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For the most part, owners generally want to conduct open for inspections and for most properties that are listed for sale, an open home is exactly what is needed. Though there are pros and cons to having open homes that you need to consider.

So, here’s how they work for you. Opens are great when a property is priced competitively and your chances of pulling a decent crowd are high. The reason why that’s important is because if you have potential purchasers inspecting your property among plenty of other buyers, interested or not, it really enforce our level of authority as an agent when we’re asked what the interest level of the property is. Being an agent, we may have a reputation that proceeds us, so as far as the trust factor goes when we get asked questions by buyers with the expectation of a truthful answer, we really don’t sit on the top of the list. Therefore, we need proof. If there are multiple groups inspecting a property, it gives more validity and authority to me as an agent when I tell people we have interest in a property. They can see that and don’t have to take my word for it and it’s of the utmost importance that we remain the authority in the negotiation.

On the other hand, if a property is being pitched a little higher than market value and there is a high possibility that you will only attract minimal to no potential buyers to your open, this can very much work against you. If a buyer is standing on their own or with one other potential client and ask us if there’s interest. Well, it doesn’t really matter what we say, they have already assumed that there isn’t and they have a better chance of getting a bargain by negotiating the seller down in price. In these instances, we are better off having all inspections strictly by appointment. That still leaves us with an element of mystery of whether there are other buyers interested and we can work the buyer into a competitive negotiation.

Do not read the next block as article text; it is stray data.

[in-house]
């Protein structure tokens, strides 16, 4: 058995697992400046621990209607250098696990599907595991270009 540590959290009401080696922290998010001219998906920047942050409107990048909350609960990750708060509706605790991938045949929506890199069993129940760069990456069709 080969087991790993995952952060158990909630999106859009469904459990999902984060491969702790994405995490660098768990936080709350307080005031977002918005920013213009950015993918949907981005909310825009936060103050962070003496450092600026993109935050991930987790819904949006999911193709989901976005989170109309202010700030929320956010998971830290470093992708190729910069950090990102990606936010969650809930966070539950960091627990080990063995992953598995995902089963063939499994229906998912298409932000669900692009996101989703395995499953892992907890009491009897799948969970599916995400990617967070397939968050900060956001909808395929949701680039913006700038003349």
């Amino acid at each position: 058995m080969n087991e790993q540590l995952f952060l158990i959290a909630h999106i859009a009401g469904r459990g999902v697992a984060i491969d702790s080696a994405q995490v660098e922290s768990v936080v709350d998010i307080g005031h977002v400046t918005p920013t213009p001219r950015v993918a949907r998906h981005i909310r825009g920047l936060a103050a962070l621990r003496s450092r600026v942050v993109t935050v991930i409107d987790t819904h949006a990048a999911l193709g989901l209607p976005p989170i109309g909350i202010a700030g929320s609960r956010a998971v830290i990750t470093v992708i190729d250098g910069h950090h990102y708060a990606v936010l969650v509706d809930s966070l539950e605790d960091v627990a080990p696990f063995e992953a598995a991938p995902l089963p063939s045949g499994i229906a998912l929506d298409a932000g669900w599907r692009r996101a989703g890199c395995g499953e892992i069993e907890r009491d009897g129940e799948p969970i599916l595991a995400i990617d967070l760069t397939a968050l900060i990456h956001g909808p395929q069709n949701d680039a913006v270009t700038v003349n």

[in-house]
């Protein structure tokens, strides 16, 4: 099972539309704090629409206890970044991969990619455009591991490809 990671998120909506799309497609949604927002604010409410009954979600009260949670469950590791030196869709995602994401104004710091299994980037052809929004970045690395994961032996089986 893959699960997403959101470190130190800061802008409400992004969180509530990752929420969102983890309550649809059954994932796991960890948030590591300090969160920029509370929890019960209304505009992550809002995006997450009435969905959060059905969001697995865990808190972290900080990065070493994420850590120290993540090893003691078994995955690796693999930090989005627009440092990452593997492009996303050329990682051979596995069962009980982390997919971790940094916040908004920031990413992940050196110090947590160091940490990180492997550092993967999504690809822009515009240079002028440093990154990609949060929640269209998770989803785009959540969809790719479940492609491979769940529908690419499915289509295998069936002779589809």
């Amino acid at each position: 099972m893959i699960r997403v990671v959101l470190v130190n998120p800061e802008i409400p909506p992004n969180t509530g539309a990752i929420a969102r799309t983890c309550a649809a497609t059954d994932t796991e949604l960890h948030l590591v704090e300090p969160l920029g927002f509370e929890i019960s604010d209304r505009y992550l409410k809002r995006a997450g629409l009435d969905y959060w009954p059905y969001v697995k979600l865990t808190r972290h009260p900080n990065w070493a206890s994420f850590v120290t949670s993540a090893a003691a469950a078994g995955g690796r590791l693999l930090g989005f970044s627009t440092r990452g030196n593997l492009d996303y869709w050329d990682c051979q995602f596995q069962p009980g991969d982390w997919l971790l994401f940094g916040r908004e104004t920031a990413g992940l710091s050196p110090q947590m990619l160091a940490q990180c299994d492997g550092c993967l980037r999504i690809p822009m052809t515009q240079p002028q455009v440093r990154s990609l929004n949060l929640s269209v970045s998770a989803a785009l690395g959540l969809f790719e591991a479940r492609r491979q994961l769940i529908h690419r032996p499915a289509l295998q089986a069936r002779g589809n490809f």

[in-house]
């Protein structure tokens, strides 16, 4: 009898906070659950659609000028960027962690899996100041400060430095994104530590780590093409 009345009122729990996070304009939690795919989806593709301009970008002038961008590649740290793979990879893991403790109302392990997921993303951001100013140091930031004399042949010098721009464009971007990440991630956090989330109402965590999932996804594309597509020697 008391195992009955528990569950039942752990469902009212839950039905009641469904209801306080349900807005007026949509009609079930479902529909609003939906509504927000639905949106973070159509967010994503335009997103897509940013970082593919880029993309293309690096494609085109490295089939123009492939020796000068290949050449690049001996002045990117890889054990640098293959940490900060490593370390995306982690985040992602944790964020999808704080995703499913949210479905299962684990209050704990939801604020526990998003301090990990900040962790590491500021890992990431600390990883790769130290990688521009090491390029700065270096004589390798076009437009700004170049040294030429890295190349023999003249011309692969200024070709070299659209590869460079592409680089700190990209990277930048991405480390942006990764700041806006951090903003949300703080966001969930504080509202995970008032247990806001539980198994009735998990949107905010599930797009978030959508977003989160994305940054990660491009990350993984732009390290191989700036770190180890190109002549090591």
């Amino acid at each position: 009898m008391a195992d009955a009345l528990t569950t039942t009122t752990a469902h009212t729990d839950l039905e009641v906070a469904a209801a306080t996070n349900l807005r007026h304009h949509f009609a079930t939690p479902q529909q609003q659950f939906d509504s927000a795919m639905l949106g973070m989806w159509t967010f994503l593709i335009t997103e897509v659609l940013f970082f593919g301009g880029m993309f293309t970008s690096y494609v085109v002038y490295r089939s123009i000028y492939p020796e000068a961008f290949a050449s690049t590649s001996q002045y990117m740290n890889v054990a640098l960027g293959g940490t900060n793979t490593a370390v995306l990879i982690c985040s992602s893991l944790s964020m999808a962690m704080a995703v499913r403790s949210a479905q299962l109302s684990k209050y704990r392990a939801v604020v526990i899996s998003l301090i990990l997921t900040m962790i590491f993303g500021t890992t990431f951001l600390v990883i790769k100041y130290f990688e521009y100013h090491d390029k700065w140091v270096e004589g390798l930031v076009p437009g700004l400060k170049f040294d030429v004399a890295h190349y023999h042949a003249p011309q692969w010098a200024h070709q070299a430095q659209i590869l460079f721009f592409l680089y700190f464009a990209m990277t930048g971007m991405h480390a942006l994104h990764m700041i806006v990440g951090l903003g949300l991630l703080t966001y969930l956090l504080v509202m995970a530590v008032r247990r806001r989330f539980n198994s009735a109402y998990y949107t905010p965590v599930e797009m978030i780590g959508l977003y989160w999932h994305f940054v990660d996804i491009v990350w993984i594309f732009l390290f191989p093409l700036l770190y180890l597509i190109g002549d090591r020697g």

The only other time I wouldn’t conduct an open is when a house is too large. Firstly, it’s a security problem and things may get stolen (though in over a decade selling property, I’ve never had anything stolen). Secondly, it spreads people out too much and the impact of competition isn’t as great when buyers aren’t rubbing shoulders while inspecting a property. Finally, a house that is large needs to be shown with time on your side, in a lot of cases people cannot get a grasp on how a property feels to them in a half hour inspection. They really need to be walked through without the pressures of being rushed out, they need to be sold every feature of a property and how it works for them and they need the time to appreciate what they are viewing and ultimately fall in love with it.

On a final note, for strategic purposes, only conduct one open a week. By forcing all your buyers to come to one open rather than splitting them up over two or three, you increase the possibility of larger crowds in your property and more interest. Something that is still relevant today is interest broods interest, people always want what others want and fight for what they can’t have.



The following advice is of a general nature and intended as an opinion and broad guide. For all legal, financial or real estate advice you should obtain independent professional advice to do with the specific nature of your circumstances before making any legal, financial or real estate decisions.

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